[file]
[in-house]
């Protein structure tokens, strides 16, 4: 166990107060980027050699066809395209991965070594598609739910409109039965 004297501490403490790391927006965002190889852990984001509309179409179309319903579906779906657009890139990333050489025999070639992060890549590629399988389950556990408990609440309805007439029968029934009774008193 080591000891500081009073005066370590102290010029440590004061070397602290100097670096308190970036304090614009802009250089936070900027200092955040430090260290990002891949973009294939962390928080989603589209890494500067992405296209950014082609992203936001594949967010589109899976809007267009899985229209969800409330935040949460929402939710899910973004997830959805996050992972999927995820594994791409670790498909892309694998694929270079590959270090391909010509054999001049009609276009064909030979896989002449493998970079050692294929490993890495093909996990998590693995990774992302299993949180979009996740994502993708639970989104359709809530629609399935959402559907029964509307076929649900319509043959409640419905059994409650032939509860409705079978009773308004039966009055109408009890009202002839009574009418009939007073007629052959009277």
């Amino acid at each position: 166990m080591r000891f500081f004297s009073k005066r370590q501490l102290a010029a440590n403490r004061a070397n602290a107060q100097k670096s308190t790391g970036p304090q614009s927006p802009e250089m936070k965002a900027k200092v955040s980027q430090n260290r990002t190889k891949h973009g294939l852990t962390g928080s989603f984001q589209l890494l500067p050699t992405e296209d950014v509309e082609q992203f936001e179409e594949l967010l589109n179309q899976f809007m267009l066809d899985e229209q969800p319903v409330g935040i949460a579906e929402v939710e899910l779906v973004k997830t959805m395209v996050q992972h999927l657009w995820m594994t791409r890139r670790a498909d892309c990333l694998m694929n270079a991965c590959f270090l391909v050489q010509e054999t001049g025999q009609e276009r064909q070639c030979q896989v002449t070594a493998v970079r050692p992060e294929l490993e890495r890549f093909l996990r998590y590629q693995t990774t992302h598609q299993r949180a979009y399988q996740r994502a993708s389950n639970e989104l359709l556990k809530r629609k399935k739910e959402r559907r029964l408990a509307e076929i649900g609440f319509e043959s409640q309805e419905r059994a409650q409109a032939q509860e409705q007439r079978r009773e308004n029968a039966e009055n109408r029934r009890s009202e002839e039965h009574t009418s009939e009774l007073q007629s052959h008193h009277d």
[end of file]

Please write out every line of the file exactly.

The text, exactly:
[in-house]
């Protein structure tokens, strides 16, 4: 166990107060980027050699066809395209991965070594598609739910409109039965 004297501490403490790391927006965002190889852990984001509309179409179309319903579906779906657009890139990333050489025999070639992060890549590629399988389950556990408990609440309805007439029968029934009774008193 080591000891500081009073005066370590102290010029440590004061070397602290100097670096308190970036304090614009802009250089936070900027200092955040430090260290990002891949973009294939962390928080989603589209890494500067992405296209950014082609992203936001594949967010589109899976809007267009899985229209969800409330935040949460929402939710899910973004997830959805996050992972999927995820594994791409670790498909892309694998694929270079590959270090391909010509054999001049009609276009064909030979896989002449493998970079050692294929490993890495093909996990998590693995990774992302299993949180979009996740994502993708639970989104359709809530629609399935959402559907029964509307076929649900319509043959409640419905059994409650032939509860409705079978009773308004039966009055109408009890009202002839009574009418009939007073007629052959009277």
């Amino acid at each position: 166990m080591r000891f500081f004297s009073k005066r370590q501490l102290a010029a440590n403490r004061a070397n602290a107060q100097k670096s308190t790391g970036p304090q614009s927006p802009e250089m936070k965002a900027k200092v955040s980027q430090n260290r990002t190889k891949h973009g294939l852990t962390g928080s989603f984001q589209l890494l500067p050699t992405e296209d950014v509309e082609q992203f936001e179409e594949l967010l589109n179309q899976f809007m267009l066809d899985e229209q969800p319903v409330g935040i949460a579906e929402v939710e899910l779906v973004k997830t959805m395209v996050q992972h999927l657009w995820m594994t791409r890139r670790a498909d892309c990333l694998m694929n270079a991965c590959f270090l391909v050489q010509e054999t001049g025999q009609e276009r064909q070639c030979q896989v002449t070594a493998v970079r050692p992060e294929l490993e890495r890549f093909l996990r998590y590629q693995t990774t992302h598609q299993r949180a979009y399988q996740r994502a993708s389950n639970e989104l359709l556990k809530r629609k399935k739910e959402r559907r029964l408990a509307e076929i649900g609440f319509e043959s409640q309805e419905r059994a409650q409109a032939q509860e409705q007439r079978r009773e308004n029968a039966e009055n109408r029934r009890s009202e002839e039965h009574t009418s009939e009774l007073q007629s052959h008193h009277d």